Rstudio Markdown to Markua: A Leanpub Tale of Markdown Flavors

The Story

I wrote a markdown book on Programming and Digital Humanities. I learned how to use Rstudio and Rbookdown on the way, they made it super easy to write the book. So I ended up with an R Markdown file (.Rmd).

GitHub was the first choice to share it. It renders Markdown directly, but not .Rmd — Yuhui has a wonderful post on why .Rmd is not rendered as .md on GitHub. So I changed it to standard Markdown (.md). People can preview the book, something may get lost in translation, but having the stuff out was already cool.

I also thought that if you really really really want the book you can clone it, renamed as .Rmd as R build it.

Still, the book was not so user friendly for people in academia and humanities. Plus, it would be cool to have a tool to make the GitHub book an ebook that compiles on all formats. (I know more people that read ebooks than those that can clone and process .Rmd bookdown.)

Leanpub proves to be such a tool, but before reaching the goal there are more struggles with markdown flavors.

So here I am, transitioning the book into a new Markdown flavor, Markua.

Introducing Markua

Leanpub has its own version of markdown called Markua which works for courses and books you may display on their website. Specs are here in book format and here in their latest version.

When moving content across formats its good to know what features you are using, how they are supported in the current format, and how they are implemented in the target format. Basically, that was my path:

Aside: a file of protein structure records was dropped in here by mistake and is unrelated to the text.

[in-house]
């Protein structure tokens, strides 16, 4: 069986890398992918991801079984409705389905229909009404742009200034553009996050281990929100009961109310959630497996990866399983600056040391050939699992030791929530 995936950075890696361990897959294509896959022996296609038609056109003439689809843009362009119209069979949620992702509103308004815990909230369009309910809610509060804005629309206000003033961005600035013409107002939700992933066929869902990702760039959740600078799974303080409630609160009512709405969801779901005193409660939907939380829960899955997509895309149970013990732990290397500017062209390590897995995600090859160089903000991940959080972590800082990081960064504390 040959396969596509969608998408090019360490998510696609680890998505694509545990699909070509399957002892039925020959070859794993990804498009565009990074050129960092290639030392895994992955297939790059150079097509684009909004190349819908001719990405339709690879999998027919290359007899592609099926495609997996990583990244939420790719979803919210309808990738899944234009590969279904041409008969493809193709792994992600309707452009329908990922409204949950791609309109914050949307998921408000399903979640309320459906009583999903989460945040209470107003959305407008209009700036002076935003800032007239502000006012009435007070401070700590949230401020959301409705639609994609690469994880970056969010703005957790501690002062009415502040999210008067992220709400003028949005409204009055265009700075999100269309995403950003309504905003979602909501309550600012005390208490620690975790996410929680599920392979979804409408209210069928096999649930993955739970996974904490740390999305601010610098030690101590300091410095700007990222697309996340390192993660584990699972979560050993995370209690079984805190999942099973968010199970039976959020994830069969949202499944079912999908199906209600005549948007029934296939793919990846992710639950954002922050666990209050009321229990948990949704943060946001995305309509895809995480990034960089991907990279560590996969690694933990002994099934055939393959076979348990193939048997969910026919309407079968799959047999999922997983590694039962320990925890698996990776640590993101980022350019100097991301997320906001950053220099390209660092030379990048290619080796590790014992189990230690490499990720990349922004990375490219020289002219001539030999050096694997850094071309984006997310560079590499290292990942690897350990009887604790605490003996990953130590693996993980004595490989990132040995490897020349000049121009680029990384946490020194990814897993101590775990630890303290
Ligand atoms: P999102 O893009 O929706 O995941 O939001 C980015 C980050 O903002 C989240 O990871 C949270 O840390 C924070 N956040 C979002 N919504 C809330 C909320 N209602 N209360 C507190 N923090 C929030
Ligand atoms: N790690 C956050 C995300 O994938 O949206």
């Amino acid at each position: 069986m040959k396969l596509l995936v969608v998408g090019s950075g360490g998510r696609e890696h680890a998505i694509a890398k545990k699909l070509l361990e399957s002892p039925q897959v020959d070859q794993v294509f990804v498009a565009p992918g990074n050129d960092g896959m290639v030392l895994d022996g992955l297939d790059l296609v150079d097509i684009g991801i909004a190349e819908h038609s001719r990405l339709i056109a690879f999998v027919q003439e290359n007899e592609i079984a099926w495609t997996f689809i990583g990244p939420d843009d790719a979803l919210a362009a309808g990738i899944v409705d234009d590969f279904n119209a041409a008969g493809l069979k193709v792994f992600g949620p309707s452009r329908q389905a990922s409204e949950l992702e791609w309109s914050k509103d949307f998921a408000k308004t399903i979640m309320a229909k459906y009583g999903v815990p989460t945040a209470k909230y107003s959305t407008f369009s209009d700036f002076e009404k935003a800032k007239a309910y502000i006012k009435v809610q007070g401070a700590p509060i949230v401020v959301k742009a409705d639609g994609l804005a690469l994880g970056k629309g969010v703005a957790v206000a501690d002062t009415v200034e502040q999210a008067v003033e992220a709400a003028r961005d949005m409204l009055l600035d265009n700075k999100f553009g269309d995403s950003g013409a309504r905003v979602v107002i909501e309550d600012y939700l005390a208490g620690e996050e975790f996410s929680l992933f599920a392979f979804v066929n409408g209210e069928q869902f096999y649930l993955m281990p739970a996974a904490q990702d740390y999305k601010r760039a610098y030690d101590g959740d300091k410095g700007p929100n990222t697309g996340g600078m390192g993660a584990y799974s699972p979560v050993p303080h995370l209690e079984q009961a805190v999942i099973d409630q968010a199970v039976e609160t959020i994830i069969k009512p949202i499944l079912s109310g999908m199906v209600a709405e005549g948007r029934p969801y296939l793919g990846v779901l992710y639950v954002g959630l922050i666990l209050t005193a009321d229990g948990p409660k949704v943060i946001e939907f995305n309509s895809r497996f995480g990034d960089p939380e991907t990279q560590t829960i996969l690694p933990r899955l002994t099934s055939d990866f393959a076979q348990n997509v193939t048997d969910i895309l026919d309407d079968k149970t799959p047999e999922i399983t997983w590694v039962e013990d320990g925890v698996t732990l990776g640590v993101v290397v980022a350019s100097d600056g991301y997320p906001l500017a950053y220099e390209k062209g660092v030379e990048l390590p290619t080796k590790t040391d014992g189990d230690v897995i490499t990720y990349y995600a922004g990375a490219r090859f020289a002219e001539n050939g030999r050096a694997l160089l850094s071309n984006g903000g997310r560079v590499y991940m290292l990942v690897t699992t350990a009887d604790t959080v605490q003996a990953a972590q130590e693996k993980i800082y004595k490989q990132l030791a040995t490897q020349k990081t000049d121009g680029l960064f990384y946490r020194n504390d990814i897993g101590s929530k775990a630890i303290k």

1. find out what you need to render the book;
  2. find out how that’s done in Markua;
  3. if Markua’s way is different from Rmd, write a script to fix it for you;
  4. and be sure to test the stuff.

(If you are interested in further moving to Markua experience, here’s another take on that.)

#markua #leanpub #markdown #digital-humanities #python

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Rstudio Markdown to Markua: A Leanpub Tale of Markdown Flavors

Rstudio Markdown to Markua: A Leanpub Tale of Markdown Flavors

The Story

I wrote a markdown book on Programming and Digital Humanities. I learned how to use Rstudio and Rbookdown on the way, they made it super easy to write the book. So I ended up with an R Markdown file (.Rmd).

GitHub was the first choice to share it. It renders Markdown directly, but not .Rmd — Yuhui has a wonderful post on why .Rmd is not rendered as .md on GitHub. So I changed it to standard Markdown (.md). People can preview the book, something may get lost in translation, but having the stuff out was already cool.

I also thought that if you really really really want the book you can clone it, renamed as .Rmd as R build it.

Still, the book was not so user friendly for people in academia and humanities. Plus, it would be cool to have a tool to make the GitHub book an ebook that compiles on all formats. (I know more people that read ebooks than those that can clone and process .Rmd bookdown.)

Leanpub proves to be such a tool, but before reaching the goal there are more struggles with markdown flavors.

So here I am, transitioning the book into a new Markdown flavor, Markua.

Introducing Markua

Leanpub has its own version of markdown called Markua which works for courses and books you may display on their website. Specs are here in book format and here in their latest version.

When moving content across formats its good to know what features you are using, how they are supported in the current format, and how they are implemented in the target format. Basically, that was my path:

  1. find out what you need to render the book;
  2. find out how that’s done in Markua;